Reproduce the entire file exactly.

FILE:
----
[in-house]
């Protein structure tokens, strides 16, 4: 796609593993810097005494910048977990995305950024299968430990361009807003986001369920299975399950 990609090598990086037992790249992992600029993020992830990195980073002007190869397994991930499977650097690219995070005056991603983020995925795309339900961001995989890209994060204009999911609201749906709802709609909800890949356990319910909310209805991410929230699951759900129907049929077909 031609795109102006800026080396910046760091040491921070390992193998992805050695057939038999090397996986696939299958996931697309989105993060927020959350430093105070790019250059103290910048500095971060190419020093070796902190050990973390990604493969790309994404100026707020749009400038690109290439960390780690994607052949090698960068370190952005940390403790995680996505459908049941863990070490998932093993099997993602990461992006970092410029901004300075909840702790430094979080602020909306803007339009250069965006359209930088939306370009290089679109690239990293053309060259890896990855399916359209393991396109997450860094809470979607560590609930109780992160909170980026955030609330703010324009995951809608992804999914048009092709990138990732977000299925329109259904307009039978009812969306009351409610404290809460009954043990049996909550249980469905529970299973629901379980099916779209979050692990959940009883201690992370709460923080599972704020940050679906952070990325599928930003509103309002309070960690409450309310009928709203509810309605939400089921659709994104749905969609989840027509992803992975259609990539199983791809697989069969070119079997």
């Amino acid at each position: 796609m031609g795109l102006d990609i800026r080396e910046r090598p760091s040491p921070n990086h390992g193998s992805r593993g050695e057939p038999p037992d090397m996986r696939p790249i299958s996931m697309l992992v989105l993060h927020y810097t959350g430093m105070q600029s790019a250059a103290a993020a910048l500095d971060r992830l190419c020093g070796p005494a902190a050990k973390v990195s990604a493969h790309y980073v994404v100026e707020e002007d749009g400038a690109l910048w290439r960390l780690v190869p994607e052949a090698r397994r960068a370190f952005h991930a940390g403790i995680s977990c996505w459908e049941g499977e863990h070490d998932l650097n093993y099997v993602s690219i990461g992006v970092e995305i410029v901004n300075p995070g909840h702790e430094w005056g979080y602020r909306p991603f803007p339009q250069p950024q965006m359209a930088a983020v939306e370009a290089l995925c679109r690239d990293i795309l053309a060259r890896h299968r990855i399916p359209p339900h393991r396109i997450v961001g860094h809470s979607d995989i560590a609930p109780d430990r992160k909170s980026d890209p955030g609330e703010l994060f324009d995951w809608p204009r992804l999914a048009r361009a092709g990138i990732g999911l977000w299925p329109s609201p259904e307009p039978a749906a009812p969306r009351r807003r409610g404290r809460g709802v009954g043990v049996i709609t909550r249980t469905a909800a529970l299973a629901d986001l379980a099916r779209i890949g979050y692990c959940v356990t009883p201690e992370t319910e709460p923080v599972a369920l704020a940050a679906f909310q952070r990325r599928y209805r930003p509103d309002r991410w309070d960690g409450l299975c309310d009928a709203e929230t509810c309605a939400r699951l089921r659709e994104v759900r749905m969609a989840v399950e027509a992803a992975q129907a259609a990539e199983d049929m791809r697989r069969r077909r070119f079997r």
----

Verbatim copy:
[in-house]
């Protein structure tokens, strides 16, 4: 796609593993810097005494910048977990995305950024299968430990361009807003986001369920299975399950 990609090598990086037992790249992992600029993020992830990195980073002007190869397994991930499977650097690219995070005056991603983020995925795309339900961001995989890209994060204009999911609201749906709802709609909800890949356990319910909310209805991410929230699951759900129907049929077909 031609795109102006800026080396910046760091040491921070390992193998992805050695057939038999090397996986696939299958996931697309989105993060927020959350430093105070790019250059103290910048500095971060190419020093070796902190050990973390990604493969790309994404100026707020749009400038690109290439960390780690994607052949090698960068370190952005940390403790995680996505459908049941863990070490998932093993099997993602990461992006970092410029901004300075909840702790430094979080602020909306803007339009250069965006359209930088939306370009290089679109690239990293053309060259890896990855399916359209393991396109997450860094809470979607560590609930109780992160909170980026955030609330703010324009995951809608992804999914048009092709990138990732977000299925329109259904307009039978009812969306009351409610404290809460009954043990049996909550249980469905529970299973629901379980099916779209979050692990959940009883201690992370709460923080599972704020940050679906952070990325599928930003509103309002309070960690409450309310009928709203509810309605939400089921659709994104749905969609989840027509992803992975259609990539199983791809697989069969070119079997």
């Amino acid at each position: 796609m031609g795109l102006d990609i800026r080396e910046r090598p760091s040491p921070n990086h390992g193998s992805r593993g050695e057939p038999p037992d090397m996986r696939p790249i299958s996931m697309l992992v989105l993060h927020y810097t959350g430093m105070q600029s790019a250059a103290a993020a910048l500095d971060r992830l190419c020093g070796p005494a902190a050990k973390v990195s990604a493969h790309y980073v994404v100026e707020e002007d749009g400038a690109l910048w290439r960390l780690v190869p994607e052949a090698r397994r960068a370190f952005h991930a940390g403790i995680s977990c996505w459908e049941g499977e863990h070490d998932l650097n093993y099997v993602s690219i990461g992006v970092e995305i410029v901004n300075p995070g909840h702790e430094w005056g979080y602020r909306p991603f803007p339009q250069p950024q965006m359209a930088a983020v939306e370009a290089l995925c679109r690239d990293i795309l053309a060259r890896h299968r990855i399916p359209p339900h393991r396109i997450v961001g860094h809470s979607d995989i560590a609930p109780d430990r992160k909170s980026d890209p955030g609330e703010l994060f324009d995951w809608p204009r992804l999914a048009r361009a092709g990138i990732g999911l977000w299925p329109s609201p259904e307009p039978a749906a009812p969306r009351r807003r409610g404290r809460g709802v009954g043990v049996i709609t909550r249980t469905a909800a529970l299973a629901d986001l379980a099916r779209i890949g979050y692990c959940v356990t009883p201690e992370t319910e709460p923080v599972a369920l704020a940050a679906f909310q952070r990325r599928y209805r930003p509103d309002r991410w309070d960690g409450l299975c309310d009928a709203e929230t509810c309605a939400r699951l089921r659709e994104v759900r749905m969609a989840v399950e027509a992803a992975q129907a259609a990539e199983d049929m791809r697989r069969r077909r070119f079997r």